Cries for peace ring amid the roar of war Inquirer Mindanao 12:51 am | Thursday, January 30th, 2014


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WAR AND PEACE This photo taken on Tuesday shows Army soldiers firing 105mm howitzers toward the position of Moro renegade rebels during a clash near Rajah Buayan, Maguindanao province. At right, Bangsamoro Islamic Freedom Fighters (BIFF) spokesman Abu Misri gestures as he speaks during an interview at the rebels’ hideout in Maguindanao on Wednesday. AFP

PIKIT, North Cotabato—Shouts of “Allahu Akbar!” (God is Great!) on Wednesday punctuated musical performances by Moro talents at the town plaza where some 2,000 people gathered to celebrate the signing of the final deal that sealed an agreement to end the decades-long Moro insurgency in Mindanao.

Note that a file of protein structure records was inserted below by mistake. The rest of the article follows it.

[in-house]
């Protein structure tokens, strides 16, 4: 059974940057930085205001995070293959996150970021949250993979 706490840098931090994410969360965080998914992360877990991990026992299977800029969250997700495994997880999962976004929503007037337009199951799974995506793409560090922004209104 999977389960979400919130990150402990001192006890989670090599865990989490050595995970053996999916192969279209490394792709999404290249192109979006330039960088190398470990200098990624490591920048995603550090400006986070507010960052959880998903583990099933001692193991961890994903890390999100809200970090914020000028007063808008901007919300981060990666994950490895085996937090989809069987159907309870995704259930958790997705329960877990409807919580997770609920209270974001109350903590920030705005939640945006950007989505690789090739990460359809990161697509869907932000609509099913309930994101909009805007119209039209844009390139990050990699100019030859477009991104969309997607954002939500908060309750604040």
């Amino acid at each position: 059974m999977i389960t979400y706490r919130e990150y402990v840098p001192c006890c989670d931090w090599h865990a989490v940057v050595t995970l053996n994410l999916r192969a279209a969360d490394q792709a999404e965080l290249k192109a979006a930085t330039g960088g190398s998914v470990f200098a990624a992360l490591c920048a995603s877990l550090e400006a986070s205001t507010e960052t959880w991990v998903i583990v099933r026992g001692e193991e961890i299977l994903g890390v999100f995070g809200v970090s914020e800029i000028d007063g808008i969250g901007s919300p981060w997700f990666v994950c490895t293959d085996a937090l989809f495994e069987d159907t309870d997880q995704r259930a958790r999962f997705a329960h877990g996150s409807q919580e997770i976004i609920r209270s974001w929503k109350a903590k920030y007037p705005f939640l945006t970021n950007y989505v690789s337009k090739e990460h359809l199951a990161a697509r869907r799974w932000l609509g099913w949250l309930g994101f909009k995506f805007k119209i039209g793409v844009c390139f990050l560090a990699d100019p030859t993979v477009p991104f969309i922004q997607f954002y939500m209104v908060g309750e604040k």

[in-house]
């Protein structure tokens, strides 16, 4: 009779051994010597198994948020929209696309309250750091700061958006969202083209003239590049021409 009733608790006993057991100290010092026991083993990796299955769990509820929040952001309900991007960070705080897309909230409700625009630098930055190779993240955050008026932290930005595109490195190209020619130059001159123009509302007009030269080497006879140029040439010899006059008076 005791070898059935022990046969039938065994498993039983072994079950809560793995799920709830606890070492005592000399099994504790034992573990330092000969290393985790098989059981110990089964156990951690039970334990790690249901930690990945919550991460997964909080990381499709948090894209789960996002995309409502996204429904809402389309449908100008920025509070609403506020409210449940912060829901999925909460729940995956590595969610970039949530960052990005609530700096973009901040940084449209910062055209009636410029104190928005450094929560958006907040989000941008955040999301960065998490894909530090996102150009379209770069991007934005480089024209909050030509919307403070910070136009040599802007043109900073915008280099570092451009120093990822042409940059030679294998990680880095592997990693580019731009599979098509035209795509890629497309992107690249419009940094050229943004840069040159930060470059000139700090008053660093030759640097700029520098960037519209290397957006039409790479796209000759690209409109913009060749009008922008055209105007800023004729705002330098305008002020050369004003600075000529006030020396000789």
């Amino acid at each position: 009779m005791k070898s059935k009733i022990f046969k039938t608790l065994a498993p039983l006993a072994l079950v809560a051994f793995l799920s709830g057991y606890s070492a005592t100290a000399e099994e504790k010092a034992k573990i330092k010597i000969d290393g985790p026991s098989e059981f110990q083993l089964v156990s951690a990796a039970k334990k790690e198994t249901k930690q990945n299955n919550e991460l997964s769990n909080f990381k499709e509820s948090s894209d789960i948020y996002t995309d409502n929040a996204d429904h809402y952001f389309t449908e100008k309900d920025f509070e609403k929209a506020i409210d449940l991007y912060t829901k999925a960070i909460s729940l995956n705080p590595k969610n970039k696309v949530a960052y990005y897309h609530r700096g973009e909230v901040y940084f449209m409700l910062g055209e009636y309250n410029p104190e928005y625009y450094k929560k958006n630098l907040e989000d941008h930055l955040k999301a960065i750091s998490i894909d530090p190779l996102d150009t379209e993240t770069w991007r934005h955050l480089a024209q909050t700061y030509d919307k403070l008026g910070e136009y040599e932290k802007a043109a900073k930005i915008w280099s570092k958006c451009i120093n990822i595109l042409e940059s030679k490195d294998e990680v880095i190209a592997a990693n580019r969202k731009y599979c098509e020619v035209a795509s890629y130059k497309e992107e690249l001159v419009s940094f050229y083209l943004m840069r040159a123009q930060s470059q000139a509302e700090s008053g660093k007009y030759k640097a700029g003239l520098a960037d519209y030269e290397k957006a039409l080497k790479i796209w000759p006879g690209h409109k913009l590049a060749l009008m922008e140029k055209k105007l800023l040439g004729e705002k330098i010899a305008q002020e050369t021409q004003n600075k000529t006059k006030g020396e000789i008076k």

In Manila, however, President Aquino vowed to crush militants opposed to the imminent peace deal between the government and the Moro Islamic Liberation Front (MILF) as the death toll from a military assault on them in Maguindanao and North Cotabato provinces rose to 38.

Military officials said last night the troops overran a stronghold of the Bangsamoro Islamic Freedom Fighters (BIFF), a hardline splinter faction of the MILF, in the village of Ganta in Shariff Saidona town, Maguindanao.

“The Armed Forces … (are) going on these operations to prevent lawless [elements] from inflicting harm on our population, and to seriously degrade their abilities to again act as (peace) spoilers,” the President told reporters.

The government wrapped up peace talks with the MILF, the biggest Moro rebel group, on Saturday in Kuala Lumpur, then quickly deployed the military against the BIFF.

“’Nya den ba su kalilintad (Peace is here),” said a man in his early 30s as he grabbed an unattended microphone after a kulintang (native musical instrument) rendition at the Pikit plaza, which drew a festive and predominantly Muslim crowd from the Maguindanao indigenous group.